'This Week' Transcript: Chicago Mayor Rahm Emanuel

PHOTO: Rahm Emanuel


AMANPOUR (voice-over): This week, the president's one-time enforcer rips into the Republican front-runner.

EMANUEL: Mitt Romney says he's a man of steadiness and consistency. And if that's true, then I'm a linebacker for the Chicago Bears.

AMANPOUR: Rahm Emanuel rallies for the re-elect last night in Iowa, urging dispirited Democrats to fight. The former White House chief of staff and now the mayor of Chicago as our exclusive headliner.

Also, another ticking clock, as the super-committee stalls at the 11th hour. Can anyone break the political gridlock in Washington? We ask Marco Rubio and Chris Coons, two freshman senators who built a legislative unicorn, a bipartisan jobs plan.

And then, Gingrich on the ropes.

GINGRICH: I did no lobbying of any kind.

AMANPOUR: Feeling the heat again after his surprise surge. The roundtable tackles the skeletons in Newt's closet, Herman Cain's turn at brain freeze...

CAIN: Libya...

AMANPOUR: ... which leaves Rick Perry planning to remake Washington.

And later, a week of stunning revelations in the Penn State child sex abuse scandal and the bizarre ramblings of the man at the center of the storm.

ANNOUNCER: Live from the Newseum in Washington, "This Week" with Christiane Amanpour starts right now.


AMANPOUR: Good morning, and welcome to the program. We have lots to get to today, but first, some news since your morning papers.

Violence and mayhem erupts in Egypt today as police fired tear gas and rubber bullets at thousands of rock-throwing protesters in Cairo's Tahrir Square. Two people were reported killed and hundreds wounded. The demonstrators who demanded Hosni Mubarak step down earlier this year are now demanding that the military government release its grip on power.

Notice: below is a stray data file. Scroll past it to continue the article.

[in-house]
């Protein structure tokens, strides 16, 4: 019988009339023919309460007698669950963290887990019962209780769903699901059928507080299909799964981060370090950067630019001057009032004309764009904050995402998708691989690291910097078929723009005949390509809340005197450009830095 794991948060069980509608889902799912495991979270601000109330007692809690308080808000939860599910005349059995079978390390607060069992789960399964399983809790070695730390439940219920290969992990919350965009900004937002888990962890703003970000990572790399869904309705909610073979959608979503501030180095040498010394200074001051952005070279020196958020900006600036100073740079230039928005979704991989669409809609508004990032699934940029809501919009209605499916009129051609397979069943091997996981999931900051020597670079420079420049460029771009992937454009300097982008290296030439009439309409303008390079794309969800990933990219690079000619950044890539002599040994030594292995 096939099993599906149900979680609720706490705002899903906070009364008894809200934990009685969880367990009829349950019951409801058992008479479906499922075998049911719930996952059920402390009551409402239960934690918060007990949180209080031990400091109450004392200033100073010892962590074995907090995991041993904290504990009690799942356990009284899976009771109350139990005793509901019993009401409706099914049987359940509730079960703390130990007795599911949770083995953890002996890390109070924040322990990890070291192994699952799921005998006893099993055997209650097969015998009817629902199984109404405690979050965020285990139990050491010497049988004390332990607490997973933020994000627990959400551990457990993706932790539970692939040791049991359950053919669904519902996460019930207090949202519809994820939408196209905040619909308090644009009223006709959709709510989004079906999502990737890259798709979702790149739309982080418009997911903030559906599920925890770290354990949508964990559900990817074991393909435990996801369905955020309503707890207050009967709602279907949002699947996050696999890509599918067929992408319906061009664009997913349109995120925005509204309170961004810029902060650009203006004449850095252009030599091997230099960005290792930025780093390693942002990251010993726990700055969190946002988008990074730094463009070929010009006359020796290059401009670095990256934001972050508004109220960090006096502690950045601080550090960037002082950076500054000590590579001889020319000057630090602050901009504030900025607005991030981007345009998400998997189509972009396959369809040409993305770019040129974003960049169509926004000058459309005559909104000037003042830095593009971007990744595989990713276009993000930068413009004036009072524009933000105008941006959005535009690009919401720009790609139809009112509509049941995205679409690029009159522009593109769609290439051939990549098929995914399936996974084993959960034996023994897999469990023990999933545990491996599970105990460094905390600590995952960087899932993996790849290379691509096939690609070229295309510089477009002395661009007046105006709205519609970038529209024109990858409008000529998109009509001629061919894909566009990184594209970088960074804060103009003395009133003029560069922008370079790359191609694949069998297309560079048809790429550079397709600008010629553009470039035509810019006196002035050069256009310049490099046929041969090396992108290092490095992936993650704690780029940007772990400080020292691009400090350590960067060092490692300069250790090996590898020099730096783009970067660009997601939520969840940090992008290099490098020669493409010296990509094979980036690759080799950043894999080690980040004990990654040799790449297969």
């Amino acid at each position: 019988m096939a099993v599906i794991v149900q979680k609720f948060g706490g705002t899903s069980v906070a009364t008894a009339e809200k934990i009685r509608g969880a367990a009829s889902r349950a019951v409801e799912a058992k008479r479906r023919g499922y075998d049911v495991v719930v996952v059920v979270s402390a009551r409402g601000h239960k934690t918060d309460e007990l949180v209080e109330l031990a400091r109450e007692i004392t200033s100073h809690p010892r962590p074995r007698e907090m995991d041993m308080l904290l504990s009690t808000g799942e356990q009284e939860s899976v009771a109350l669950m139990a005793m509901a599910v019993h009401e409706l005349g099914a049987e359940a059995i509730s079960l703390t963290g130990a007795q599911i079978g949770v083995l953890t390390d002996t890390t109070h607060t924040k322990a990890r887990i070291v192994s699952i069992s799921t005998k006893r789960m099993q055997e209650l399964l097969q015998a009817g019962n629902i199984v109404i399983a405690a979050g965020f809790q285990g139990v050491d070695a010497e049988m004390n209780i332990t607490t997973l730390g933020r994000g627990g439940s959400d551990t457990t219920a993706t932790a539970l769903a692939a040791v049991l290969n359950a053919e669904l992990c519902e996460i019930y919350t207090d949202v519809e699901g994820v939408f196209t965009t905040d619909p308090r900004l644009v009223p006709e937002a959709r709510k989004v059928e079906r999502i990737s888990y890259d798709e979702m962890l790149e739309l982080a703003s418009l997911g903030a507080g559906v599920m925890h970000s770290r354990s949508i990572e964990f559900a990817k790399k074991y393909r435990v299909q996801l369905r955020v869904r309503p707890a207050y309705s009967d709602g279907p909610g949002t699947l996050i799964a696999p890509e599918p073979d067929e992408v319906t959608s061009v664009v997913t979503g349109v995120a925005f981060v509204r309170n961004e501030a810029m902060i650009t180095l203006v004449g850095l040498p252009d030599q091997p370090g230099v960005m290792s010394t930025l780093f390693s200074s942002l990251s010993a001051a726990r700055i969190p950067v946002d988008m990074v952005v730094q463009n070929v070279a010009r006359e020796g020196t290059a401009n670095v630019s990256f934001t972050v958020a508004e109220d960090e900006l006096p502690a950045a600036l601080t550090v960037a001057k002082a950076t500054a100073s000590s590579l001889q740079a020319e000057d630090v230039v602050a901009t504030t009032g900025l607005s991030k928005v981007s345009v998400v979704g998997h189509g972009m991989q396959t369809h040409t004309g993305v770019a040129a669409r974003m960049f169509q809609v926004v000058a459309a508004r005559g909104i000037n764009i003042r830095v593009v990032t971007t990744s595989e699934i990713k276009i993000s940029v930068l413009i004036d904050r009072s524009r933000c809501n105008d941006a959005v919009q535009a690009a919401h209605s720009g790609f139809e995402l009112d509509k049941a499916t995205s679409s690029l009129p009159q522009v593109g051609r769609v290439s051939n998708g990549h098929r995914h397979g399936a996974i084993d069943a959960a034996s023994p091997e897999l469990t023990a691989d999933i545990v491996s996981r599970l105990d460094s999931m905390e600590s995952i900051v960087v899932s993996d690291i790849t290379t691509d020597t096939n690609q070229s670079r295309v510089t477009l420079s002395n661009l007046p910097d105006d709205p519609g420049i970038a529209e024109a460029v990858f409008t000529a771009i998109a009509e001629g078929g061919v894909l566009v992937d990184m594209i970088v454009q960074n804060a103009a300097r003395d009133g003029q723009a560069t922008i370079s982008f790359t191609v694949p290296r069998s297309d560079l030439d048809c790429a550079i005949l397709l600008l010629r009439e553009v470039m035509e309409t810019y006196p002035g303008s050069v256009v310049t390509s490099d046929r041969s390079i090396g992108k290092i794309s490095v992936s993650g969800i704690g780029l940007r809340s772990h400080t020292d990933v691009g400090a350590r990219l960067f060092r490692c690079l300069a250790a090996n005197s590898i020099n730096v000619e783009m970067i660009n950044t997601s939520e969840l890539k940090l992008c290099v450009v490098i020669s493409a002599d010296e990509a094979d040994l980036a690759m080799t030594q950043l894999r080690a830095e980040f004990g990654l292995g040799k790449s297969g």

President Obama is back in Washington this morning after a nine-day trip to Asia. Yesterday, the president sat down for a surprise meeting in Bali with the Chinese prime minister, Wen Jiabao. It comes after a major U.S. push to reassert itself in the region as a regional power. Obama returns to a deadlocked Washington with the debt super-committee's deadline just days away.

In Iowa last night, six Republican presidential candidates gathered for a little soul-searching at a Thanksgiving faith forum. The one glaring absence, though, Mitt Romney, who took a pass to campaign in New Hampshire.

The Iowa forum was at times teary and confessional, prompting moderator Frank Luntz to say that he felt a bit like Dr. Phil. Herman Cain got emotional talking about his battle with cancer, and Newt Gingrich spoke of a time in the '90s when he felt, quote, "hollow," like he was, quote, "failing personally." The former speaker finds himself confronting ghosts of his past these days, as his campaign skyrockets. As our man Jon Karl tells us in our Sunday feature, Newt was all anyone could talk about this week in politics.


KARL (voice-over): Meet this week's new front-runner. He's a good debater, man of ideas, and now Newt Gingrich is riding high in the polls, which means now the spotlight turns to all his baggage. Exhibit A: the nearly $2 million he got from Freddie Mac, a government-backed mortgage company that made so many bad loans, it helped bring the economy down.

Newt said at a recent debate he was paid as an historian.

(UNKNOWN): Sounds like a whole lot more than just being a historian.

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